James Rodrigues’s review published on Letterboxd:
David Yates' take on the Edgar Rice Burroughs character can be summed up rather simply: intriguing ideas, poor execution.
The idea of the character making it back to England, having left the life behind, yet being called to what he once was, is a rather interesting proposition. The problem is, we don't get any idea as to how the Lord of the Apes made the journey to become such a well spoken gentleman, or what he truly felt of his life back in England.
Perhaps things would have been helped had Alexander Skarsgård piut more acting talent for the role, as opposed to just the physicality. No matter how many times Margot Robbie claims she isn't a damsel, her role is merely to be saved by her man from the villain.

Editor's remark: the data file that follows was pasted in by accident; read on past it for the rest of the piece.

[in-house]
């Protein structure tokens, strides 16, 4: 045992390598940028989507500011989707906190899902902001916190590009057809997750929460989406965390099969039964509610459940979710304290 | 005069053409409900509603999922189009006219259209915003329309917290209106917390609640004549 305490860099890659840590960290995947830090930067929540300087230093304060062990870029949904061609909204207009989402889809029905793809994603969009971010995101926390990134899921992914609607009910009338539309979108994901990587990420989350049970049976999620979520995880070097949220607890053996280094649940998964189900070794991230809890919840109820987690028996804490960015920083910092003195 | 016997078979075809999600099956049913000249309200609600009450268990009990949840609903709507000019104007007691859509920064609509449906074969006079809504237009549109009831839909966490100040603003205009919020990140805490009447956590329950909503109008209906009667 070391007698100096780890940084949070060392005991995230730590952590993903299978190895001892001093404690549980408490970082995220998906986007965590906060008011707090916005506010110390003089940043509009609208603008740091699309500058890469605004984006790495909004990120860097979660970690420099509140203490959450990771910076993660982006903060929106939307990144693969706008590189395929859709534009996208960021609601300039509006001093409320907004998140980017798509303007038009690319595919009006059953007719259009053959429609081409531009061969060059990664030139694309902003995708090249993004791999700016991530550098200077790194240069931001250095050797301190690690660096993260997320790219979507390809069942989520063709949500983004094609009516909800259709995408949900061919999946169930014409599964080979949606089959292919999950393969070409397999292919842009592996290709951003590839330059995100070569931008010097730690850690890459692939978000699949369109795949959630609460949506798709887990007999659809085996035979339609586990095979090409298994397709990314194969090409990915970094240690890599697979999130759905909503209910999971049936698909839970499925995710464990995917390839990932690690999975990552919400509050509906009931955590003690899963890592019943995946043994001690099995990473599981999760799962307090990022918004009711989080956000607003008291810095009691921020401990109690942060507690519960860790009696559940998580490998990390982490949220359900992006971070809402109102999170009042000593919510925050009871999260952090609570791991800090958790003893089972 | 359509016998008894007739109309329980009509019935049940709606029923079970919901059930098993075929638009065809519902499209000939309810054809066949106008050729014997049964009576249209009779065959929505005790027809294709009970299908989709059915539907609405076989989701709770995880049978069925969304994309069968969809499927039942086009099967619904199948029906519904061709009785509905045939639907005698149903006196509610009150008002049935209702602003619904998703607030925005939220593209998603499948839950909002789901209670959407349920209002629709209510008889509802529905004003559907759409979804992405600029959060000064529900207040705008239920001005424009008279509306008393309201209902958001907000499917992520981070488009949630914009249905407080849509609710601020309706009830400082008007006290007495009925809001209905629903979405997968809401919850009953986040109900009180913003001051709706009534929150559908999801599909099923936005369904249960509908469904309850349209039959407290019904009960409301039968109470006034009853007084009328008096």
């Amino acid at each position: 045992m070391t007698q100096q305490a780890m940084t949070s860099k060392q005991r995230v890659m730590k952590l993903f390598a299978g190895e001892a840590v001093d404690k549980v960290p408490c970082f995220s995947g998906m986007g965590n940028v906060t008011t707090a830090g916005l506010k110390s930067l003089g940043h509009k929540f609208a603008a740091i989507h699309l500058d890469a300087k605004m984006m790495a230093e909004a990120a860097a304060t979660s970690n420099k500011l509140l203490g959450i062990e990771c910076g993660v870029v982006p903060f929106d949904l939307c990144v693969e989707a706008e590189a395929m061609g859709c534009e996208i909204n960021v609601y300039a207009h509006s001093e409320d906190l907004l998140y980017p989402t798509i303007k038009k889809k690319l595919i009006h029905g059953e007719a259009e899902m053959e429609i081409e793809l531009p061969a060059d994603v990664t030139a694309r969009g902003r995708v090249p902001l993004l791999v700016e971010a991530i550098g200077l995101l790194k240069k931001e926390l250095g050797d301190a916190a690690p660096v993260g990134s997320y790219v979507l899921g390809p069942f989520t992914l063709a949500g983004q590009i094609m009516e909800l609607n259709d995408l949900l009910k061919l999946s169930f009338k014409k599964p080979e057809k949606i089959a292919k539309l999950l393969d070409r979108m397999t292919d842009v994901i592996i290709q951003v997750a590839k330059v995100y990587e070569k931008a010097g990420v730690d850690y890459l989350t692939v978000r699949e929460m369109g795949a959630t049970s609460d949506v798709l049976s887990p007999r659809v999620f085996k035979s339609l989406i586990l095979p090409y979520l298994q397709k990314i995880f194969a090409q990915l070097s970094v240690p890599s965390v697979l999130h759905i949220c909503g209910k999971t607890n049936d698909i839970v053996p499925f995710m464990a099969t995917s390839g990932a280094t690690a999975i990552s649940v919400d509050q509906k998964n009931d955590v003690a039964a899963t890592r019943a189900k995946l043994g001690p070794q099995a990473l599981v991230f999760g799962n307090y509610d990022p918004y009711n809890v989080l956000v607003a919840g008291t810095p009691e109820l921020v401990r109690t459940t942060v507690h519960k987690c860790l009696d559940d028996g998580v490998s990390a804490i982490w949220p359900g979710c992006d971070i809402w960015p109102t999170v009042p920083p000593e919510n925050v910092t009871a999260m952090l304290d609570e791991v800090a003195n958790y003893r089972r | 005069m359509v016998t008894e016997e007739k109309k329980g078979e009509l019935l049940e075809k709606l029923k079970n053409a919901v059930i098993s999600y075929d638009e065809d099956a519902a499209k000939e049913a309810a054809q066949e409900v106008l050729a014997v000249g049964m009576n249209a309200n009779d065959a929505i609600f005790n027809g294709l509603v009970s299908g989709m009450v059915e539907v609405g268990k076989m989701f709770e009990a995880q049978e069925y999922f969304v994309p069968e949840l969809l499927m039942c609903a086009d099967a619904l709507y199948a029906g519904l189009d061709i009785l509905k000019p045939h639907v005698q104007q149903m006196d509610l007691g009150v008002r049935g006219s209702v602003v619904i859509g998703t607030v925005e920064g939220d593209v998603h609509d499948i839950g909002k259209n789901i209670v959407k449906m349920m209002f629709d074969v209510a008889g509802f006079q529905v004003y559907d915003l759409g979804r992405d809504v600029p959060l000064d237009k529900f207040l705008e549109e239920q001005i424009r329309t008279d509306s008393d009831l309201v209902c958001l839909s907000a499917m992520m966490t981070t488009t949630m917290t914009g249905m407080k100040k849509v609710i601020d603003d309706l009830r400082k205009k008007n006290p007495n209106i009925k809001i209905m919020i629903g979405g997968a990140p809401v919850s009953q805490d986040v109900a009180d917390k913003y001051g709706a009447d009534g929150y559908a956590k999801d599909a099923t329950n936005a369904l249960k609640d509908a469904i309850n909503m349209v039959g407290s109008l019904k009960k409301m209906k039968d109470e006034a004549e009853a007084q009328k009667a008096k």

Samuel L Jackson is at his most Samuel L Jacksoniest here, which is more than Christoph Waltz accomplishes with his lifeless performance. But it's okay, we have Tarzan accidentally commiting a form of sexual assault and making a bestiality gag for the purpose of "laughs". Then there's the lifeless action, which are met by the glaring visuals, which take one out of the picture.